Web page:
On the seam of still-divided Jerusalem, faith leaders ‘Imagine’ peace
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On the seam of still-divided Jerusalem, faith leaders ‘Imagine’ peace

Dialogue ‘on many levels’ as Jewish, Christian, and Muslim participants combine prayer with art and music to help bridge gaps

Jessica Steinberg covers the Sabra scene from south to north and back to the center.

From the Muslala Project artwork on the seam between East and West Jerusalem (Courtesy Noa Arad Yairi)
From the Muslala Project artwork on the seam between East and West Jerusalem (Courtesy Noa Arad Yairi)

Jerusalem feels tense right now but for some, the unease in the capital can offer an opportunity to think about coexistence.

That’s the approach of the Jewish, Christian and Muslim participants in “Imagine,” an event that took place Wednesday afternoon and evening at the city’s Museum on the Seam as part of the current Manofim art season festival.

Pegged as a multidisciplinary art event taking place at the seam zone between West and East Jerusalem, “Imagine” was a collaboration of Manofim, the museum, the Muslala artists group and the Interreligious Coordinating Council in Israel.

The event began with a guided tour of Muslala’s exhibition, “And at Its Heart – A Wall,” displayed along the city’s former seam line.

The seam line was the border that once existed between Israel and Jordan when the neighboring country controlled East Jerusalem. The museum is located on the former border in a Palestinian house that served as a Israeli military outpost overlooking the Mandelbaum Gate, the sole passageway between the two parts of the divided city.

The second part of the event, prayers and reflections on peace, took place in the museum, with six speakers — two from each of the three faiths represented — and a series of musical interludes. At the end, there was a tour of the museum’s current exhibit, “And the Trees Went Forth to Seek a King,” a look at the complex interrelationship between leaders and their subjects.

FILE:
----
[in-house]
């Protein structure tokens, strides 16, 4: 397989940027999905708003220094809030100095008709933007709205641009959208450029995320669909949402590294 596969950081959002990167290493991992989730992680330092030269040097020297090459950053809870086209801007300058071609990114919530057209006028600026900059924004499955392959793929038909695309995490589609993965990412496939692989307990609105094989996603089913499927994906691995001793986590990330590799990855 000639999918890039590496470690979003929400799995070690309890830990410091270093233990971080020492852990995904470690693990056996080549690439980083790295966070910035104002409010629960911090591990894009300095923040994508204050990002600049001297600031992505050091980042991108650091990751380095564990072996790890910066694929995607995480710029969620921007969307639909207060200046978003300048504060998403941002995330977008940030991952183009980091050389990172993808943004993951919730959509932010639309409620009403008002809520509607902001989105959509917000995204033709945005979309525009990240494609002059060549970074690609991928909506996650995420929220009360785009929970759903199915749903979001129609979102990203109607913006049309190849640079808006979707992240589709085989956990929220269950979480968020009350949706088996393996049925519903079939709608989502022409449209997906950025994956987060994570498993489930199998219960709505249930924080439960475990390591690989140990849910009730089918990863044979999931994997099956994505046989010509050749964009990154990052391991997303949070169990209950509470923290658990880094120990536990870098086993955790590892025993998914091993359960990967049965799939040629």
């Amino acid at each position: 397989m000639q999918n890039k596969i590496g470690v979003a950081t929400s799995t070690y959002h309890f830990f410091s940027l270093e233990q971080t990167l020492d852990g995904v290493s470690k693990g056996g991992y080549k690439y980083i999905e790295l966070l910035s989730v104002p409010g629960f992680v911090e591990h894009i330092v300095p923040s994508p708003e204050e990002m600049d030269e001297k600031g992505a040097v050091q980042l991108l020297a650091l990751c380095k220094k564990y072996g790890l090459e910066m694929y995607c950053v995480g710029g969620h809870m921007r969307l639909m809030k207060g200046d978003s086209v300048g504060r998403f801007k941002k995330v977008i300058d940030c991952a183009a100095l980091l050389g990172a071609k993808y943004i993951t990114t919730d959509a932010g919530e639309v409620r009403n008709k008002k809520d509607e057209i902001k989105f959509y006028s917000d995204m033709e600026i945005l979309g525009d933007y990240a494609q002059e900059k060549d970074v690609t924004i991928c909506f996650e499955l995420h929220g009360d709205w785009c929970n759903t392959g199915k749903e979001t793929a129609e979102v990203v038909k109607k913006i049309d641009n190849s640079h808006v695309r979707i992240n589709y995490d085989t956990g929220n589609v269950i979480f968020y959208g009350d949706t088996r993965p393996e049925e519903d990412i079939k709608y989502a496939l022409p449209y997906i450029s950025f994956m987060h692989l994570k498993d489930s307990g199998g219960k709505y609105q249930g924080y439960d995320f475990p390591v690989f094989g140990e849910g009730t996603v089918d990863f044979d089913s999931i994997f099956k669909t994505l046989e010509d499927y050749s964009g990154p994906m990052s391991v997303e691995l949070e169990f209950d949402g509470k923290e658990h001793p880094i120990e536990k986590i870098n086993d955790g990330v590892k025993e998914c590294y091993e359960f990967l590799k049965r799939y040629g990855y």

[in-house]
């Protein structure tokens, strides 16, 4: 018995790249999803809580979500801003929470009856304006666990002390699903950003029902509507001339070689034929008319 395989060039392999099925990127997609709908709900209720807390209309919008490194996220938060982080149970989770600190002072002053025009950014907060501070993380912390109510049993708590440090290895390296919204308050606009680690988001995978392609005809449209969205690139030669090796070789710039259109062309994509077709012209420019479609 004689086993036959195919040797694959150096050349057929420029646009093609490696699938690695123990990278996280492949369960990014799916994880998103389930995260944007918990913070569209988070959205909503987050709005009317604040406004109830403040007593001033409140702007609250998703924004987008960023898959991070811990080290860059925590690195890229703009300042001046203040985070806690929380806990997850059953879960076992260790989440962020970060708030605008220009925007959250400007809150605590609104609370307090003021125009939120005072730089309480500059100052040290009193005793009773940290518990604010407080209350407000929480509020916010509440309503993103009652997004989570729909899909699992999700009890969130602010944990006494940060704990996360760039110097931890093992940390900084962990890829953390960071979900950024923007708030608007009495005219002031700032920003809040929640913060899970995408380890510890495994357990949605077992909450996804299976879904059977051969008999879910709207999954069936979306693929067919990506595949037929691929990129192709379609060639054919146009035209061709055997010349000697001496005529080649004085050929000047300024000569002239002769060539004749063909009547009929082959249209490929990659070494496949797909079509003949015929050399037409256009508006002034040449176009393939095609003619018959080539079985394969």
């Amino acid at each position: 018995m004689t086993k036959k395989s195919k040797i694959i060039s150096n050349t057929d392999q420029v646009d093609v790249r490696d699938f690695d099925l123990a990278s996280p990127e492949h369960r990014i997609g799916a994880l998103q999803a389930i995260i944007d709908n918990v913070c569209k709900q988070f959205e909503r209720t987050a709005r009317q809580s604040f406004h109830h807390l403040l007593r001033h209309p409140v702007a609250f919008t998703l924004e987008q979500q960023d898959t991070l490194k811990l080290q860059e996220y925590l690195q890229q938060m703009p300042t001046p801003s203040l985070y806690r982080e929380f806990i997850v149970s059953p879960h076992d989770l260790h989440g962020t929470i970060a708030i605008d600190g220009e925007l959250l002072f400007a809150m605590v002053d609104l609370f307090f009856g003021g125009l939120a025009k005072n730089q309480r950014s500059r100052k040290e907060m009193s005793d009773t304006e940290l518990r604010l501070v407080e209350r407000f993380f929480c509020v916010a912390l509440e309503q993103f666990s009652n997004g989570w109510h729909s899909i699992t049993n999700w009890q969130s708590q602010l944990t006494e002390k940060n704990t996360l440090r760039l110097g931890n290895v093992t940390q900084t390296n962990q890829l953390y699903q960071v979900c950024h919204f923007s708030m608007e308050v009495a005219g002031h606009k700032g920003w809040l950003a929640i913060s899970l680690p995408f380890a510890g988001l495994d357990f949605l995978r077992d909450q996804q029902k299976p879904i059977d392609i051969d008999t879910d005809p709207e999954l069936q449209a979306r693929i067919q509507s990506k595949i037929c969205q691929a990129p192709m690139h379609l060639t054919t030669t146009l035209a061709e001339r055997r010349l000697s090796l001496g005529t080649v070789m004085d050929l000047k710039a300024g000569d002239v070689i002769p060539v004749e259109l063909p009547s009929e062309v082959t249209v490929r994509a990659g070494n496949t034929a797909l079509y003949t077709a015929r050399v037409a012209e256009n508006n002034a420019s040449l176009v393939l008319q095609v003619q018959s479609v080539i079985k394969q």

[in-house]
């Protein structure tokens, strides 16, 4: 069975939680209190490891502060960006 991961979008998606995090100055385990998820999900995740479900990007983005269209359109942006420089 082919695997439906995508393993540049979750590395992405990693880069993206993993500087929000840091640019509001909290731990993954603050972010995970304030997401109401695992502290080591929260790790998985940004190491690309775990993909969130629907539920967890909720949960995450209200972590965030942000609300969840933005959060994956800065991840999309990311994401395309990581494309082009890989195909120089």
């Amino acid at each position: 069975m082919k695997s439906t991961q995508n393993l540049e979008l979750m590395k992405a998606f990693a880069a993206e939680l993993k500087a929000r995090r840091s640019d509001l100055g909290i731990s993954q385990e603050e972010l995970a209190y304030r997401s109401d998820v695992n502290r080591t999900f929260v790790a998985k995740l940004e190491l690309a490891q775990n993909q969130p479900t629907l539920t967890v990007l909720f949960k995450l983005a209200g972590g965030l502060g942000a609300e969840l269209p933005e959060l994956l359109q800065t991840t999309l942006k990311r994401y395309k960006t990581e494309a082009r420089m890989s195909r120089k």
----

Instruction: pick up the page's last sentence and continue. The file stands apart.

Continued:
The Museum on the Seam, situated in a former Palestinian home that became a military outpost and later a museum about coexistence and dialogue (photo credit: Avi Deror/CC-BY-SA-3.0)
The Museum on the Seam, situated in a former Palestinian home that became a military outpost and later a museum for coexistence and dialogue (photo credit: Avi Deror/CC-BY-SA-3.0)

It’s an admirable change for one evening, commented Dr. Deborah Weissman, one of the evening’s speakers and co-vice chairperson of the Interreligious Coordinating Council in Israel and immediate past president of the International Council of Christians and Jews.

“I’m going to say this evening that I don’t think religion is the only channel of dialogue,” said Weissman. “It interests me most, but another channel is art, another channel is music, another channel is soccer, which I don’t do, or cooking together. Dialogue has to be on many, many levels, everything we do in a human way that we can share with each other.”

Weissman is a longtime interfaith leader, having lived in Israel for 42 years and engaged in the interfaith world for the last 26 years. Right now, however, she feels the situation is worse than it’s been for a long time.